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Commercial Diving: HYPOXIA


Article and photos by Mark Norder

KMB18 Mask

I hold the bandmask in place while Dave closes the zipper that runs down the back of the hood. He then hooks the five rubber spider straps onto the posts, clamping the fiberglass KMB18 tight against my face. Breathing seems a bit hard, so I crank a few turns on the dial-a-breath. Doesn’t help much and I just blame myself for being a bit overanxious, it’s been a while since I’ve worn commercial gear. Kevin, my tender, throws a big loop of umbilical over the side and I take a giant stride off the barge and into the cold water, eight feet below.

“On the bottom” I say out of habit, even though I stop my descent just below “the surface to swim over to the 108-foot fishing boat Zenith, tied a few feet away. Although the sun is setting, the water is clear and in the shadow of the hull I can see the cargo net wrapped tight around the hub and blades of the six-foot diameter prop.

“Probably jammed between the hub and the cutlass bearing” I think to myself, as I pull my knife from its sheath. Breathing is still hard, so I crank a few more turns on the knob, then grab a handful of net and saw easily through the mesh wrapped tight around the base of one of the blades. A few minutes of this has me sucking hard, over breathing the mask, forcing me to stop and rest. My chest heaves and my ribs hurt.

“Damn!” I say to myself, as I take the last few turns the dial-a-breath has to offer.

I hang off the rudder for a few minutes, getting my breathing under control so I can get back to work. I pull the net off the first blade, move to the next and again start cutting, and again I am forced to stop and suck big gulps of air into my lungs. But this time it takes a bit longer and I can’t recover quite as much and when I start cutting, cut even less. I’m getting weaker, finding it harder and harder to pull enough air through the hose to satisfy my oxygen starved lungs.

A few more swipes of the blade, a few more gulps of air, a little more self abuse for being such a wimp, and again I have to stop. This time I can’t recover; I’m struggling, weak and unfocused.

The Zenith

“Can’t do it, gotta get out” a small voice deep in the fog keeps telling me. But I try one more time, then one more again, until I’ve tried one time too many “Up on the diver” I mumble.

“Say again?” comes Dave, “It done?”

“Negative. Need Tyler to finish. Gotta get out.”

But I can’t. Breathing is useless and back at the surface I can’t get both fins off and can’t climb the ladder with one fin still on. I am eight feet below Dave, might as well be eighty. I’m breathing faster, but still not breathing enough. Do I swim over to the beach? Will my hose reach that far? Why can’t I figure this out? Why can’t I breathe? What’s wrong with me?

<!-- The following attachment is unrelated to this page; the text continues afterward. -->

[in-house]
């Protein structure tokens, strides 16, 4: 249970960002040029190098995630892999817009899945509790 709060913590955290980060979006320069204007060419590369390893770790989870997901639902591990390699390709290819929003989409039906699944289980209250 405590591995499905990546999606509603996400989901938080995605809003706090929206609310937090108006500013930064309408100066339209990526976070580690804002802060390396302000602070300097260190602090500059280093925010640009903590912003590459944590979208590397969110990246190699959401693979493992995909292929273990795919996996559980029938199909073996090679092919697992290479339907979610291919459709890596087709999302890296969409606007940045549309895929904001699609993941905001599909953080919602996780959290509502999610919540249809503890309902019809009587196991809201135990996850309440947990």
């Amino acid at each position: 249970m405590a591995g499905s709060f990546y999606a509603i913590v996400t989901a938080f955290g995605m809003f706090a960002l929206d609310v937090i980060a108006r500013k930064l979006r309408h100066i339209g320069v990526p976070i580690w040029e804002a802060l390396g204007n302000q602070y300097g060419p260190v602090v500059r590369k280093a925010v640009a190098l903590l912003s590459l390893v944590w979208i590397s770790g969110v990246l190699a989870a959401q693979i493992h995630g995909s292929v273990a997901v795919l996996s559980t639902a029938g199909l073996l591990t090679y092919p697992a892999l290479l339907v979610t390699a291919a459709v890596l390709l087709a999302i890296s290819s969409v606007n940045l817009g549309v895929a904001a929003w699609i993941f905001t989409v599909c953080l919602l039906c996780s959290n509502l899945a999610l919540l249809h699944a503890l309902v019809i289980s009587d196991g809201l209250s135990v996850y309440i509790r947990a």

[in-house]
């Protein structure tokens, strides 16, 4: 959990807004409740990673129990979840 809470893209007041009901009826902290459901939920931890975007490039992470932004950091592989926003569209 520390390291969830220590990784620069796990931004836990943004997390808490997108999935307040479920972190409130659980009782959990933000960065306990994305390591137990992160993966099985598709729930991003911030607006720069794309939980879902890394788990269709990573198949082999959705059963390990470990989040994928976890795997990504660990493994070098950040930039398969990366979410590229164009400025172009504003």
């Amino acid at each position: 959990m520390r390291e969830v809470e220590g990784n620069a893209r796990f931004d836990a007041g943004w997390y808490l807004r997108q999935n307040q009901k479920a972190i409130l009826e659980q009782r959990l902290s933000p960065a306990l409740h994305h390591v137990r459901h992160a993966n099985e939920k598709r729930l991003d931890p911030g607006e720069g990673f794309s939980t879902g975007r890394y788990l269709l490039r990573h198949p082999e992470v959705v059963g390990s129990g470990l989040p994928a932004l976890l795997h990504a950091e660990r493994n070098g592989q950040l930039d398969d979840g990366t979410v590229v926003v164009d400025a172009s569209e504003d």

“Need some help.” It comes out thin and hollow.

“What’s wrong Mark?” calls Dave, “We can’t get down to ‘ya, you gotta get up the ladder!”

I get one foot on a rung, pull myself up enough to hook the other knee. Like a cripple, I do this two or three more times; a foot, then a knee, a foot, then a knee, sucking and wheezing. Again, I must stop, then I manage another couple rungs, then again I must stop. Finally, a hand reaches down and grabs the mask, a couple of spider straps pop and cold fresh air spills past the broken seal. I suck it in, two or three greedy breaths, then pop off that other damn fin and climb up on deck. Before Dave can strip me of my gear, I slink back to the barge, alone and humiliated. “Am I too old for this?” I ask my empty room. “Is it time to hang it up?” There is no answer, not from the grey walls, not from my crushed ego.

The next day there is another dive, an inspection on a tug our dry-dock will be lifting in about a week. Our engineer needs some specifics on the line cutter and cutlass bearing on the strut, just forward of the prop’s hub. I grab my gear and slip over to the docks where the Chukchi Sea is tied up. It’s only a quick solo jump in SCUBA and the work is done in about ten minutes, but I stretch the dive out to over forty, just to make sure.

Later that day, Kevin comes into my office. “After you left last night, while getting ready to jump Tyler, I saw Dave adjusting the valves on the rack. He had you air pressure set way too low, Tyler had no problem.” He pauses for a minute, “just thought you should know.”

After he leaves, I turn to the internet for confirmation; Hypoxia, or hypoxiation is a pathological condition in which the body as a whole (generalized hypoxia) or a region of the body (tissue hypoxia) is deprived of adequate oxygen supply. Symptoms include difficulty breathing, poor judgment and confusion.